Navigating Connection in a Digital World
The pandemic has posed challenges to maintaining connections, but Sarah assured that virtual recognition is possible. She suggested adapting the core ways of appreciation used in face-to-face interactions to the virtual world. Leaders can make their team members feel valued and appreciated through sincere thank yous, personalized and specific recognition, and written thank you notes. Sarah even mentioned an app that allows her to create handwritten thank you notes digitally.
The Value of Personal Recognition
We discussed the frustration with generic and automated messages, such as birthday wishes on Facebook. Personal recognition, we agreed, holds much more value. Recognition is a cultural pulse in Sarah's household and affects relationships and overall well-being. She emphasized that simply saying "great job" is not enough; recognition needs to be personalized and specific to have a lasting impact.
Recognition in Organizations
Recognition doesn't have to be expensive or time-consuming. Organizations should prioritize it. We reflected on how recognition has changed over the years. Companies used to recognize employees after 25 years of service with a watch or a small salary bump. However, regular, small acts of recognition are more effective than infrequent big celebrations. Sarah added that recognition is crucial for employee loyalty and engagement, and that bad bosses are often a major reason for people leaving their jobs.
Sarah warned against outsourcing recognition to external vendors or HR departments, as it can lead to generic and impersonal initiatives. She suggested that organizations should customize their recognition programs and gestures based on individual preferences. She provided an example of how she personalized recognition for her videographer by giving her a beer, which she discovered was her favorite drink after two years of working together.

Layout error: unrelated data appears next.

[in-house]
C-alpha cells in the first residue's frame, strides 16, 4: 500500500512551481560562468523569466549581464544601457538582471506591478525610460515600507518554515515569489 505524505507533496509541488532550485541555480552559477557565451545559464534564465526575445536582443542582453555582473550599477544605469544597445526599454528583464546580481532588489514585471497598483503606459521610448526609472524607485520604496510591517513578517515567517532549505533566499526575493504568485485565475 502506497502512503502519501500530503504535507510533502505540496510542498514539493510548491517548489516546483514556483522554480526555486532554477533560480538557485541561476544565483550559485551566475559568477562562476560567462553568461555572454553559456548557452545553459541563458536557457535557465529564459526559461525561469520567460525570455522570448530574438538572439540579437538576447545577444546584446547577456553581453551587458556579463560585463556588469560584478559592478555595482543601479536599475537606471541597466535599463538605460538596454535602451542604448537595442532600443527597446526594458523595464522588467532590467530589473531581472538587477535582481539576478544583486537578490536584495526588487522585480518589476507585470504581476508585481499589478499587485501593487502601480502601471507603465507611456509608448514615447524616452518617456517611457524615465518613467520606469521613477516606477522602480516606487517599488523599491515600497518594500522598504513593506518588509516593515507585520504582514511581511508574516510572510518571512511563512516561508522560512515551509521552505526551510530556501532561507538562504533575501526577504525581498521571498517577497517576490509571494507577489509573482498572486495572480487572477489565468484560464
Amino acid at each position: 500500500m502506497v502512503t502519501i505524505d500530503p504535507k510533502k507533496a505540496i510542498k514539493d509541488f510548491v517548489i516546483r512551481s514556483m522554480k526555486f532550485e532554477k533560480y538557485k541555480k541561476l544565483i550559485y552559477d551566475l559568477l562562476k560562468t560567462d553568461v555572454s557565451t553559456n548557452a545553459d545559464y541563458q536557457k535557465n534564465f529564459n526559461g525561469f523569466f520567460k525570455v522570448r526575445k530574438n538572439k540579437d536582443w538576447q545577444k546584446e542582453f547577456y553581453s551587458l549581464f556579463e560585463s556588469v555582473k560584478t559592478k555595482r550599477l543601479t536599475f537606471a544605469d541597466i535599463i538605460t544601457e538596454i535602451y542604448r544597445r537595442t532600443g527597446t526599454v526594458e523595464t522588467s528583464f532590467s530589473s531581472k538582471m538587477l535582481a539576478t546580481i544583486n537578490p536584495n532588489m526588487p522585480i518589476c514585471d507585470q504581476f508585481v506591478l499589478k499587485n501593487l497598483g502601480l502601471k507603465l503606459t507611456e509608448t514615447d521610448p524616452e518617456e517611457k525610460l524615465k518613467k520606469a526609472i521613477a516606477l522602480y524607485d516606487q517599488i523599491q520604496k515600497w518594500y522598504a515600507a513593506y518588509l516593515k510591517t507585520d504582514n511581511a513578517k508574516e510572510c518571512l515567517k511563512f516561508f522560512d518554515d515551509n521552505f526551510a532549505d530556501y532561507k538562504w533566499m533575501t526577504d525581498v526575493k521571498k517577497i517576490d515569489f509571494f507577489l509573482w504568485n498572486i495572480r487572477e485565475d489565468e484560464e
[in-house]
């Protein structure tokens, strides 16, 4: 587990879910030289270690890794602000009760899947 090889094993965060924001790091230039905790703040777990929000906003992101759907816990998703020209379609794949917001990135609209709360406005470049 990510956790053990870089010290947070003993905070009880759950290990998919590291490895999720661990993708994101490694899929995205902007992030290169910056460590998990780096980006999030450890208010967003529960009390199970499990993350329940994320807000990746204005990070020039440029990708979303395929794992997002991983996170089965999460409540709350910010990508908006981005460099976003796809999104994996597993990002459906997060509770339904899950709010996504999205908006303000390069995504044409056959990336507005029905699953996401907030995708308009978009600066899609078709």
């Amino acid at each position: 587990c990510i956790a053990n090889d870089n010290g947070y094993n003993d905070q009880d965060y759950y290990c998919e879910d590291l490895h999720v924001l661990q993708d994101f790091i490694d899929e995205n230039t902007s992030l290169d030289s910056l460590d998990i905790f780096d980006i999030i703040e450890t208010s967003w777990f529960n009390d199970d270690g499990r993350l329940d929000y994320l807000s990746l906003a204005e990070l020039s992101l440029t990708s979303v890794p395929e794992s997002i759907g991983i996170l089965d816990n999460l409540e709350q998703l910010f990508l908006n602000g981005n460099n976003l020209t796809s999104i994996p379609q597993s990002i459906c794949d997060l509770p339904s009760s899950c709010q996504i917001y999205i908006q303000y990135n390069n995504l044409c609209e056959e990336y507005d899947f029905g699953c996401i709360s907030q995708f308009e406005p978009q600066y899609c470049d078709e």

Private or Public Recognition?
When it comes to recognizing someone privately or publicly, Sarah recommends asking individuals about their preferences. She suggested using tools like her recognition checklist, which includes questions about private and public recognition preferences.
Building a Strong Team Culture
Sarah discussed the importance of recognition and appreciation in building a strong team culture. Instead of focusing on complaints about team members not pulling their weight, leaders should appreciate the values of fairness, hard work, and quality that these team members hold.
The Role of Leaders
Leaders need to invest time and effort in recognition and engagement, as it can save them from the challenges of failed change initiatives, high turnover rates, and potential lawsuits. Sarah encourages leaders to value their people and make them feel heard and valued, as this leads to higher retention rates and a culture of continuous improvement.
Making Recognition a Habit
To incorporate recognition into their daily routine, Sarah suggests habit stacking, where leaders attach a new behavior, such as team recognition, to an existing one, like checking their inbox or turning on the light. She also recommends using tools like project management software or reminder apps to schedule regular recognition activities, such as sending thank-you cards or texts.
Conclusion to Recognition Conversation
In conclusion, recognition should be a habit for all professionals, not just leaders, as it builds authentic relationships and creates a positive work environment. Whether it's through a simple thank you note or a personalized gesture, recognition can make a significant difference in our personal and professional lives.